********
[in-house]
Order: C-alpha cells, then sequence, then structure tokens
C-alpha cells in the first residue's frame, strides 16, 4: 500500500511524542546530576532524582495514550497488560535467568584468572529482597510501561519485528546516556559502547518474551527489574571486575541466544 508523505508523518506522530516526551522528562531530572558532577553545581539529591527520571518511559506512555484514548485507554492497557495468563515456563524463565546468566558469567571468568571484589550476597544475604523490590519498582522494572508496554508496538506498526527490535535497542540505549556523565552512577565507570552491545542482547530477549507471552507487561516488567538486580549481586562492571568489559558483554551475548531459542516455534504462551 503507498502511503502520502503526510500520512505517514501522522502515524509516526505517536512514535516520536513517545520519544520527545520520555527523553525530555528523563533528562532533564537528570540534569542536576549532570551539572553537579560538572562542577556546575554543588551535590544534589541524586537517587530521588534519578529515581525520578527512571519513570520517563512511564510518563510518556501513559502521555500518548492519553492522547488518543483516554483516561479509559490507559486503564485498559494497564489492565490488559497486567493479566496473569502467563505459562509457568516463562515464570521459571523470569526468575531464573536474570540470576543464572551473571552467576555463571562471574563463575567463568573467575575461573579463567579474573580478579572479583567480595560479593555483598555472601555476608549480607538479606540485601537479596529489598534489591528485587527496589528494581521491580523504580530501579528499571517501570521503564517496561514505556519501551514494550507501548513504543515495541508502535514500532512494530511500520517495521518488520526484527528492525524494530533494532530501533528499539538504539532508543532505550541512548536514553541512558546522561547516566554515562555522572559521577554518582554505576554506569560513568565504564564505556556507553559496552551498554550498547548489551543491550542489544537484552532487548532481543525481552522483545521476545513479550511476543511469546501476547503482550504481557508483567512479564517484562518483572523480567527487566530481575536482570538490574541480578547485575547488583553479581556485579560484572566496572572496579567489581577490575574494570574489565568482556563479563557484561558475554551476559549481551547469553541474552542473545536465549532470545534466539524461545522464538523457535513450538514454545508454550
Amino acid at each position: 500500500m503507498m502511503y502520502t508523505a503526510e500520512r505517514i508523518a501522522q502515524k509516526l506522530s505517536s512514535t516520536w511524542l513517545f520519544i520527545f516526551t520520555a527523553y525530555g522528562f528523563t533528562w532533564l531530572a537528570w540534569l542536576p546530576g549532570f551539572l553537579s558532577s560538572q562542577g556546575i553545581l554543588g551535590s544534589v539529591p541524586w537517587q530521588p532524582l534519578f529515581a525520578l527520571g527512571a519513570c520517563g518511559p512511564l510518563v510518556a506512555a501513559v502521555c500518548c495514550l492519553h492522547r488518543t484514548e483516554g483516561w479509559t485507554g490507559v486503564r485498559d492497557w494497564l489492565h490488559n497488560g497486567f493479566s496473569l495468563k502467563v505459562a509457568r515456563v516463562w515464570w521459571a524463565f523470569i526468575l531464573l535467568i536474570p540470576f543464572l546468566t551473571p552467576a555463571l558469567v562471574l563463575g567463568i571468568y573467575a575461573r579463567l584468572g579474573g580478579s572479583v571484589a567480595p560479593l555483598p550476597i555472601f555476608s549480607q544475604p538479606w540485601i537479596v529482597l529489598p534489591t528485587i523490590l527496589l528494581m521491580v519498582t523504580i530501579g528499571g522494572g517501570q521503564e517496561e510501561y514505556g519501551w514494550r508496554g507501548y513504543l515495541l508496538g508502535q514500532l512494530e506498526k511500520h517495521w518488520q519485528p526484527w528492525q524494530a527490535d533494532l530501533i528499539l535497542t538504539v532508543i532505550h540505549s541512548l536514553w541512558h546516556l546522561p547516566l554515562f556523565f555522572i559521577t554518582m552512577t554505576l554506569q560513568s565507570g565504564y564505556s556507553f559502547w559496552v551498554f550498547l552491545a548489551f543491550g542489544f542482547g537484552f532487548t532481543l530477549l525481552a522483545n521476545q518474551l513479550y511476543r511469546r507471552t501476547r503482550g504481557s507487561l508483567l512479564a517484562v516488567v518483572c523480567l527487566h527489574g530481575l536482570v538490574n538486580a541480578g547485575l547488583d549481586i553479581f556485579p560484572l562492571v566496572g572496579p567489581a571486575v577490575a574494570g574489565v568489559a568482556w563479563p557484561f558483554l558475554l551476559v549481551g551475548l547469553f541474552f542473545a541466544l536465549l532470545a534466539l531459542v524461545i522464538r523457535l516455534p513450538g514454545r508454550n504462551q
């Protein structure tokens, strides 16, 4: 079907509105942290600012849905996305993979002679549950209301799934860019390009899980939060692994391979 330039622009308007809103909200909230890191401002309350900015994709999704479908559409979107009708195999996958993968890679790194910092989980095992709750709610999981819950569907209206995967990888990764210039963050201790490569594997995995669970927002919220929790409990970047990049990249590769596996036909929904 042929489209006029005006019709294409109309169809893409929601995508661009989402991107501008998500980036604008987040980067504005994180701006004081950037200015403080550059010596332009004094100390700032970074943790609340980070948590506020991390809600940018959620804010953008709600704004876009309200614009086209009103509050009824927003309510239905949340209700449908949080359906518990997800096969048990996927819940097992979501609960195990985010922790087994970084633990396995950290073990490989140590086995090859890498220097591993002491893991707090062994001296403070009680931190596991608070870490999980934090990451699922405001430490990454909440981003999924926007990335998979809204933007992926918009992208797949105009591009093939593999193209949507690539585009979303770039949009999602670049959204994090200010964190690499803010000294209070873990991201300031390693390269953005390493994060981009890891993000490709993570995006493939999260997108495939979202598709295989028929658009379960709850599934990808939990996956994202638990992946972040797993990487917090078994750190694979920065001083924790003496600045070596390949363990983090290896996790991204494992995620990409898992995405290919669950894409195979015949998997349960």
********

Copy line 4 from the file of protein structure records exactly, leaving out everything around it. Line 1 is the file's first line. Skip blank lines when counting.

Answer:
Amino acid at each position: 500500500m503507498m502511503y502520502t508523505a503526510e500520512r505517514i508523518a501522522q502515524k509516526l506522530s505517536s512514535t516520536w511524542l513517545f520519544i520527545f516526551t520520555a527523553y525530555g522528562f528523563t533528562w532533564l531530572a537528570w540534569l542536576p546530576g549532570f551539572l553537579s558532577s560538572q562542577g556546575i553545581l554543588g551535590s544534589v539529591p541524586w537517587q530521588p532524582l534519578f529515581a525520578l527520571g527512571a519513570c520517563g518511559p512511564l510518563v510518556a506512555a501513559v502521555c500518548c495514550l492519553h492522547r488518543t484514548e483516554g483516561w479509559t485507554g490507559v486503564r485498559d492497557w494497564l489492565h490488559n497488560g497486567f493479566s496473569l495468563k502467563v505459562a509457568r515456563v516463562w515464570w521459571a524463565f523470569i526468575l531464573l535467568i536474570p540470576f543464572l546468566t551473571p552467576a555463571l558469567v562471574l563463575g567463568i571468568y573467575a575461573r579463567l584468572g579474573g580478579s572479583v571484589a567480595p560479593l555483598p550476597i555472601f555476608s549480607q544475604p538479606w540485601i537479596v529482597l529489598p534489591t528485587i523490590l527496589l528494581m521491580v519498582t523504580i530501579g528499571g522494572g517501570q521503564e517496561e510501561y514505556g519501551w514494550r508496554g507501548y513504543l515495541l508496538g508502535q514500532l512494530e506498526k511500520h517495521w518488520q519485528p526484527w528492525q524494530a527490535d533494532l530501533i528499539l535497542t538504539v532508543i532505550h540505549s541512548l536514553w541512558h546516556l546522561p547516566l554515562f556523565f555522572i559521577t554518582m552512577t554505576l554506569q560513568s565507570g565504564y564505556s556507553f559502547w559496552v551498554f550498547l552491545a548489551f543491550g542489544f542482547g537484552f532487548t532481543l530477549l525481552a522483545n521476545q518474551l513479550y511476543r511469546r507471552t501476547r503482550g504481557s507487561l508483567l512479564a517484562v516488567v518483572c523480567l527487566h527489574g530481575l536482570v538490574n538486580a541480578g547485575l547488583d549481586i553479581f556485579p560484572l562492571v566496572g572496579p567489581a571486575v577490575a574494570g574489565v568489559a568482556w563479563p557484561f558483554l558475554l551476559v549481551g551475548l547469553f541474552f542473545a541466544l536465549l532470545a534466539l531459542v524461545i522464538r523457535l516455534p513450538g514454545r508454550n504462551q